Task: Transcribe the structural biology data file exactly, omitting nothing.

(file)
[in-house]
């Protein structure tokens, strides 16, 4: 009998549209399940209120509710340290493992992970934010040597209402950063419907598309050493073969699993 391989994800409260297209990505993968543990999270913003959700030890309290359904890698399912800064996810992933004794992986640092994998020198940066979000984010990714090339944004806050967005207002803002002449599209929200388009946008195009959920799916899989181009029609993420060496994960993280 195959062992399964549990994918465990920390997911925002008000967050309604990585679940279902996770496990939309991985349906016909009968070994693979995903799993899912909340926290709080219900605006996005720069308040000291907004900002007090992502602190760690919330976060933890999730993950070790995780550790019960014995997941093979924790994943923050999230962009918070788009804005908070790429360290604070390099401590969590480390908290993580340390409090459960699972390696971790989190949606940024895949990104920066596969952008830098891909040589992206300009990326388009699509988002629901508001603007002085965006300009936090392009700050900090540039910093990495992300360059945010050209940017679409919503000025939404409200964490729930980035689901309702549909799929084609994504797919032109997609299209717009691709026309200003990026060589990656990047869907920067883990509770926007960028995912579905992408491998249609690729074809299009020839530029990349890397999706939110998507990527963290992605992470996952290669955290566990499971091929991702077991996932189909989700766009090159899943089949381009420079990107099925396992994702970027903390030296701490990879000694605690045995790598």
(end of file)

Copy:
[in-house]
């Protein structure tokens, strides 16, 4: 009998549209399940209120509710340290493992992970934010040597209402950063419907598309050493073969699993 391989994800409260297209990505993968543990999270913003959700030890309290359904890698399912800064996810992933004794992986640092994998020198940066979000984010990714090339944004806050967005207002803002002449599209929200388009946008195009959920799916899989181009029609993420060496994960993280 195959062992399964549990994918465990920390997911925002008000967050309604990585679940279902996770496990939309991985349906016909009968070994693979995903799993899912909340926290709080219900605006996005720069308040000291907004900002007090992502602190760690919330976060933890999730993950070790995780550790019960014995997941093979924790994943923050999230962009918070788009804005908070790429360290604070390099401590969590480390908290993580340390409090459960699972390696971790989190949606940024895949990104920066596969952008830098891909040589992206300009990326388009699509988002629901508001603007002085965006300009936090392009700050900090540039910093990495992300360059945010050209940017679409919503000025939404409200964490729930980035689901309702549909799929084609994504797919032109997609299209717009691709026309200003990026060589990656990047869907920067883990509770926007960028995912579905992408491998249609690729074809299009020839530029990349890397999706939110998507990527963290992605992470996952290669955290566990499971091929991702077991996932189909989700766009090159899943089949381009420079990107099925396992994702970027903390030296701490990879000694605690045995790598």